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UPDATE 2:26 P.M.

Tim Reynolds of the Associated Press reported Tuesday afternoon that Chris Bosh has resumed taking blood thinners in an attempt to treat a blood clot in his leg. He hopes to resume playing this season, but one doctor told the Miami Herald’s Manny Navarro that that might be overly optimistic, barring a deep Heat  run in the playoffs:

Bosh is Miami’s leading scorer at 19.1 points per game. The Heat have yet to announce his status going forward; the team resumes practice after the all-star break on Wednesday.


According to multiple reports, Miami Heat officials are concerned that all-star forward Chris Bosh could still be dealing with blood clots in his left leg. Bosh did not participate in last weekend’s All-Star Game festivities in Toronto, flying back to South Florida with what was described as a calf injury.

Bosh missed the final 30 games of last season after a blood clot in his calf moved to his lungs. He’s averaging a team-high 19.1 points and 7.4 rebounds per game this season.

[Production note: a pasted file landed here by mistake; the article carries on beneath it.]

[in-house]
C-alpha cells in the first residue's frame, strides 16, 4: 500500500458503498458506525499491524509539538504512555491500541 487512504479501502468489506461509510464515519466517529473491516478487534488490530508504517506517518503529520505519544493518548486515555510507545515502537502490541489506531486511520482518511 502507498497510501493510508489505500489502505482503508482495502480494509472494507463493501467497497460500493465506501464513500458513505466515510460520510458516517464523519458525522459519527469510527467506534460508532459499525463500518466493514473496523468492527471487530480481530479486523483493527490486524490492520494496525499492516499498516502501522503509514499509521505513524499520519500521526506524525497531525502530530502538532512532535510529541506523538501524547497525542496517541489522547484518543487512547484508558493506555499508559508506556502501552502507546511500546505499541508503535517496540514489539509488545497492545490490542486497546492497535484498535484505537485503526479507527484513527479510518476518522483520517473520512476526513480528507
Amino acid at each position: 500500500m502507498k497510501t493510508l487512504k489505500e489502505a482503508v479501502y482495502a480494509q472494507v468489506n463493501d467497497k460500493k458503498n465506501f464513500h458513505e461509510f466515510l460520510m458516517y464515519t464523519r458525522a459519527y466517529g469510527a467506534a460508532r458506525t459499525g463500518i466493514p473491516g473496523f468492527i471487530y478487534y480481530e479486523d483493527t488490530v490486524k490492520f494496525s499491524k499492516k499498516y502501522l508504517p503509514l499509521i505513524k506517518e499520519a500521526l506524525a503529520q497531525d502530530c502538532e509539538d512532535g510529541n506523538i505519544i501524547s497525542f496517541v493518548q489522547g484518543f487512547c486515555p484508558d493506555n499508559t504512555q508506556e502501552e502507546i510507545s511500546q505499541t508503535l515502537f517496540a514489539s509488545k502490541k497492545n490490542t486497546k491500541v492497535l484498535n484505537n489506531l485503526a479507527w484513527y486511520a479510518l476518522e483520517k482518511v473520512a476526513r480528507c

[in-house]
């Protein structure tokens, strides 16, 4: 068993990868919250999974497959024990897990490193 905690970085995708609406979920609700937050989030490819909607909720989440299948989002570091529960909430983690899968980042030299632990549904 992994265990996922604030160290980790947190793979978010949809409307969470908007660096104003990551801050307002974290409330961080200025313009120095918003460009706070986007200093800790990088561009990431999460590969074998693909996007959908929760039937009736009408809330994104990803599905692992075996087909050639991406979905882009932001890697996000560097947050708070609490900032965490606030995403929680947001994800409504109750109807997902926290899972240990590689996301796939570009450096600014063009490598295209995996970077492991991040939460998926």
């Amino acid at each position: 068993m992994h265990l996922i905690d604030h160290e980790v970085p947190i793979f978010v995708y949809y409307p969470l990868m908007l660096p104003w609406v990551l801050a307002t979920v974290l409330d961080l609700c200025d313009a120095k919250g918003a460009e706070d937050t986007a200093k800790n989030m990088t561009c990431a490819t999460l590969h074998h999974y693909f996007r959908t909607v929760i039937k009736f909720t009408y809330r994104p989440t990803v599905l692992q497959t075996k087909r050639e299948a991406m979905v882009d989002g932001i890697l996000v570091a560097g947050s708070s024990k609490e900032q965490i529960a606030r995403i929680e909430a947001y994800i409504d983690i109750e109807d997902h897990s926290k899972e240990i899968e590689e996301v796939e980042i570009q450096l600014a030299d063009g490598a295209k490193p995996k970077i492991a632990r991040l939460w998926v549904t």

Heat officials remain optimistic, however. The Vertical’s Adrian Wojnarowski reports that they believe “Bosh’s condition could be manageable, league sources said.” Still, he will meet with physicians on Thursday to determine the seriousness of the clotting in his left calf and whether he needs to go back on blood thinners, Wojnarkowski writes. Bosh took blood thinners for seven months last year after the clot in his lungs was discovered.

A source told the Miami Herald’s Barry Jackson, meanwhile, that Heat officials do not believe Bosh’s life is at risk and that there was no indication the clots had again traveled to his lungs, instead remaining in his calf.

According to the Associated Press’s Tim Reynolds, no decision will be made on Bosh’s playing status until more tests are done. The Heat, sitting in fifth place in the Eastern Conference but only 2.5 games ahead of ninth-place Detroit, next play in Atlanta on Friday night.

“The biggest thing is his health,” Heat teammate Dwyane Wade said Saturday in Toronto, per Reynolds. “All in all, as I said last year, it’s bigger than basketball. It’s about his family and he has to make sure he does everything right. I want to make sure that he’s doing whatever he needs to do to be healthy and get back on the basketball court whenever he’s ready.”